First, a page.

We also discussed the situation with hate crimes against LGBTIQ+ in Ukraine. Unfortunately, just since the beginning of 2024, more than five such incidents have already been recorded (at least four in Kyiv and one in Lviv). At the same time, often even people who do not belong to the LGBTIQ+ community become victims of attacks. But the saddest thing is that so far none of these cases has made significant progress. We hope that with the help of new legislation, in particular, draft law №5488, which proposes to introduce the concept of “intolerance” into the Criminal Code, and active actions of the Ombudsman’s Office, the situation will change for the better.

We also mentioned the Istanbul Convention, ratified by Ukraine last year. Although it aims to prevent violence against women and domestic violence, experts note that this document does not sufficiently consider the specific needs of LGBTIQ+ people. So there is still a lot of work ahead to adapt the convention to Ukrainian realities and extend its effect to all vulnerable groups.

But there are also reasons for moderate optimism. Over the past year, Ukraine has risen in the ILGA-Europe Rainbow Ranking, gaining 20% progress in the field of LGBTIQ+ rights. Of course, this is not yet a reason for triumph, but we are definitely ahead of Russia, which, with its homophobic state policy, found itself at the very bottom of the ranking with a shameful 2%. In addition, public opinion polls record a gradual increase in support for LGBTIQ+ rights in Ukrainian society. And this means that changes in people’s consciousness are taking place and gaining momentum.

And another important signal came from our international partners. The fresh US State Department report on human rights in Ukraine clearly states: further support for our country is closely linked to progress in the field of human rights, in particular LGBTIQ+. It is about ensuring equal access to medical services, investigating hate crimes, and moving towards marriage equality. And if we want to continue to feel the strong shoulder of our friends, we must listen to these recommendations and implement them.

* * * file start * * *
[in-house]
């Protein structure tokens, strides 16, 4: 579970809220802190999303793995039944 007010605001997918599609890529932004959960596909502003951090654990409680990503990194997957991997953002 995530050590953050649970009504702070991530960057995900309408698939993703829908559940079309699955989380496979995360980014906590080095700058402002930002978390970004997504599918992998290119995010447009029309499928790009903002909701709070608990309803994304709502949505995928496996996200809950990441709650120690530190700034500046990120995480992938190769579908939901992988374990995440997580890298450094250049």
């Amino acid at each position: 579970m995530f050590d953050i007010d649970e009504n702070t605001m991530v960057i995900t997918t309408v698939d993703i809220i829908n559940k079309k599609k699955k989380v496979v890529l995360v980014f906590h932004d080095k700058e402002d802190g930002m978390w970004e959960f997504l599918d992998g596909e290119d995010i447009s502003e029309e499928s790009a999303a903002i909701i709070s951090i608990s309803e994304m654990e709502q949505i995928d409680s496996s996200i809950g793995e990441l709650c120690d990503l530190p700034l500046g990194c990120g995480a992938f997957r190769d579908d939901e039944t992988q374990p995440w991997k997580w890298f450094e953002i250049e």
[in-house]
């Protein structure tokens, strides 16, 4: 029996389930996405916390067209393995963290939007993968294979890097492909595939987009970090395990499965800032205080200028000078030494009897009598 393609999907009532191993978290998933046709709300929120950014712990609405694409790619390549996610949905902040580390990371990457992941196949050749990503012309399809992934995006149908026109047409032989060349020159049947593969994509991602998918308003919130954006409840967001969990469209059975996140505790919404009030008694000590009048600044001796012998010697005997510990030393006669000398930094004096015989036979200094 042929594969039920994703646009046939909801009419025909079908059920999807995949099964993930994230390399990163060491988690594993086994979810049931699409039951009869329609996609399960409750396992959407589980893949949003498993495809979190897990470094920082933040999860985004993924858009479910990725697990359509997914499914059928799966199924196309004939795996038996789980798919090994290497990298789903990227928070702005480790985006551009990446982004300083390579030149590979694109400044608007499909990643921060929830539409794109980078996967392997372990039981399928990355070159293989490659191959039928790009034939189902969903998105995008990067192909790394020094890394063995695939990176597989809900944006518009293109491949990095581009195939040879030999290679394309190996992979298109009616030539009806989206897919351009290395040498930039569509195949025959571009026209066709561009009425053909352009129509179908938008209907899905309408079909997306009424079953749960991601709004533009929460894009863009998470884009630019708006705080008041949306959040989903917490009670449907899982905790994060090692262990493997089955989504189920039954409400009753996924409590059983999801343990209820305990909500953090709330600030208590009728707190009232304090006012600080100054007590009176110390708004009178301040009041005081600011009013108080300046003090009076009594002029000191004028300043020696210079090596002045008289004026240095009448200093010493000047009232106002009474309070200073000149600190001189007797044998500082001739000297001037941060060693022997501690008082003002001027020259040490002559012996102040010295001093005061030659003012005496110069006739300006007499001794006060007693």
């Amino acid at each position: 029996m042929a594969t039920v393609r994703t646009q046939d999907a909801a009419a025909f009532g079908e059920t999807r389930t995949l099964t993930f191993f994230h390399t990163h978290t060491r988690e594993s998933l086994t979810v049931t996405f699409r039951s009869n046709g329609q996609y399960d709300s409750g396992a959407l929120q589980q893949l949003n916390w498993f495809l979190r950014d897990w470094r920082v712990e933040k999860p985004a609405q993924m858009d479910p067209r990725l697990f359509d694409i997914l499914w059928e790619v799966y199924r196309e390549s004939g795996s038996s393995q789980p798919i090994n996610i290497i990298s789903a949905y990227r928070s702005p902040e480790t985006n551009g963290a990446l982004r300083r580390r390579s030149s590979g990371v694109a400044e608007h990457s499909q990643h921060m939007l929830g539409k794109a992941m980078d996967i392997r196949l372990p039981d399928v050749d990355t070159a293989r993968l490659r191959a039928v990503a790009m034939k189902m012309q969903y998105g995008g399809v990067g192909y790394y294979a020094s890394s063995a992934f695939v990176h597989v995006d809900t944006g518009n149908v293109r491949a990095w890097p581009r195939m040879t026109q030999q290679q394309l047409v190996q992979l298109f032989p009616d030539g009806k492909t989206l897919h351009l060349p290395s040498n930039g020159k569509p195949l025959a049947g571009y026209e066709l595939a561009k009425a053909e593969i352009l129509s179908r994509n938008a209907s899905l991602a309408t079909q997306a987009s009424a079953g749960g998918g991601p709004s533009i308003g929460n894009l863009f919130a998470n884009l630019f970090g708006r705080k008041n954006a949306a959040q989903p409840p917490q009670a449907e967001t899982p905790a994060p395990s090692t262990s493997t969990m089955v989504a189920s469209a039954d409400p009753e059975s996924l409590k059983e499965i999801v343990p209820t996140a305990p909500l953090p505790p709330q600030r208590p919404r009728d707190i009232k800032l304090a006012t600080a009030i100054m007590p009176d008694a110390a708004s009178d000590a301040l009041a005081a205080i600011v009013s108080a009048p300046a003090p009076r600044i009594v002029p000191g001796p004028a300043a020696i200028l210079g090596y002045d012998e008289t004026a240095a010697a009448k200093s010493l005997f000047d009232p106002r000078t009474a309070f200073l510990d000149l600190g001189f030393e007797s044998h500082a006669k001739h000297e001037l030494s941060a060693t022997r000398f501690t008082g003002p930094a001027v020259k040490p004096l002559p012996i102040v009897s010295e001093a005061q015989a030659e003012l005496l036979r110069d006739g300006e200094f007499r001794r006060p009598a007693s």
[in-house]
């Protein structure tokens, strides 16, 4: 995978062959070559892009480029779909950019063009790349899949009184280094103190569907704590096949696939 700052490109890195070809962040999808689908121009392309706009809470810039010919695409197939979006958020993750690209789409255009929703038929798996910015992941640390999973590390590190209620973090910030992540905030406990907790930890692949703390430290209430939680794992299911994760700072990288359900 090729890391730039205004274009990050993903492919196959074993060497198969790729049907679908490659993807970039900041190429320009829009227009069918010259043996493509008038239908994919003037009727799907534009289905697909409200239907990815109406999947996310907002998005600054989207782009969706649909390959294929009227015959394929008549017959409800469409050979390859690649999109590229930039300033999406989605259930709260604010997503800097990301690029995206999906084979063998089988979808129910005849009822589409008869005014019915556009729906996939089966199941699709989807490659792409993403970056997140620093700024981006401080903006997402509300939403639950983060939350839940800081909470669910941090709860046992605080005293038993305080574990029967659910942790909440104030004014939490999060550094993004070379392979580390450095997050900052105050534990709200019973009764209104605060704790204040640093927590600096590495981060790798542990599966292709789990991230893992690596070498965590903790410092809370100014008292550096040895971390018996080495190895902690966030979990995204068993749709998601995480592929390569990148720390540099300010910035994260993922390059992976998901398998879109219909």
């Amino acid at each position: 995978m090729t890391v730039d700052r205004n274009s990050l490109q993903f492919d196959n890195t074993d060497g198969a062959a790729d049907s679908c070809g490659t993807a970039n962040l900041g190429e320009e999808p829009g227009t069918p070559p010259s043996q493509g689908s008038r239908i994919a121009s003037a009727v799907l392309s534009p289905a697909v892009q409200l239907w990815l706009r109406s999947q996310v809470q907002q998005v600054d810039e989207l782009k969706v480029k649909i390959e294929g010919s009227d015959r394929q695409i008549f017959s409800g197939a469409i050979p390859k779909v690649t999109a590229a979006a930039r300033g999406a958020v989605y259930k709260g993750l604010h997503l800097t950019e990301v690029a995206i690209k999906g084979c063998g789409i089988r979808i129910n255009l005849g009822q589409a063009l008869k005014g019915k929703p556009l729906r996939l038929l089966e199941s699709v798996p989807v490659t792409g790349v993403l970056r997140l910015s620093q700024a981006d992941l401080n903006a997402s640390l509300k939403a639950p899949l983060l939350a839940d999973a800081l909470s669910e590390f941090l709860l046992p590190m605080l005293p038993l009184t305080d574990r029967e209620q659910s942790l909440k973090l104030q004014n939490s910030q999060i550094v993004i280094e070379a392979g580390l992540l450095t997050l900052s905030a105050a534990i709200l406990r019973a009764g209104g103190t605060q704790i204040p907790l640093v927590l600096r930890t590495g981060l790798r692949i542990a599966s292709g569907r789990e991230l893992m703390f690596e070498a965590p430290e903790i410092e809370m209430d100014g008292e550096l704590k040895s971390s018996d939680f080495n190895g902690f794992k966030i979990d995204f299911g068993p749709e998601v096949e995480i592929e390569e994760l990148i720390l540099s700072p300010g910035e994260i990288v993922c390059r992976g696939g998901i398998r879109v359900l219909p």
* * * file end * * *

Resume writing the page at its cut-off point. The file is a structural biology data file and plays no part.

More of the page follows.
In summary, we wish to emphasize: our today’s media lunch is not only a meeting of activists and journalists, but also another, persistent signal to the whole society that human rights, in particular LGBTIQ+, should be a priority of state policy right now. We can no longer postpone these issues for later because every day of delay costs someone their health, dignity, and every so often their very life.

As a society, we should understand an elementary, and at the same time, unpleasant truth. We are the state, and when demanding any changes, we must understand that no one but us is capable of implementing them. We have long shifted responsibility to an ephemeral construct called “government”, forgetting that we are the government.

“ARTICLE 5, CONSTITUTION OF UKRAINE. UKRAINE IS A REPUBLIC. The bearer of sovereignty and the sole source of power in Ukraine is the people. The people exercise power directly and through bodies of state power and bodies of local self-government.”

We can and have the right to demands and active actions that are carried out in the interests of our key communities. Having Ukrainian citizenship and aspiring to a European future, we must always remember this.

After all, it is with such values and hopes that we enter tomorrow’s Day of Struggle against Homo-, Bi- and Transphobia. Because in this struggle, we are all on the same side. On the side of humanity, dignity and mutual respect.

Happy holiday to all of us! And see you at new meetings on the path of change!

About the author

Vladyslav Fomin

Vladyslav Fomin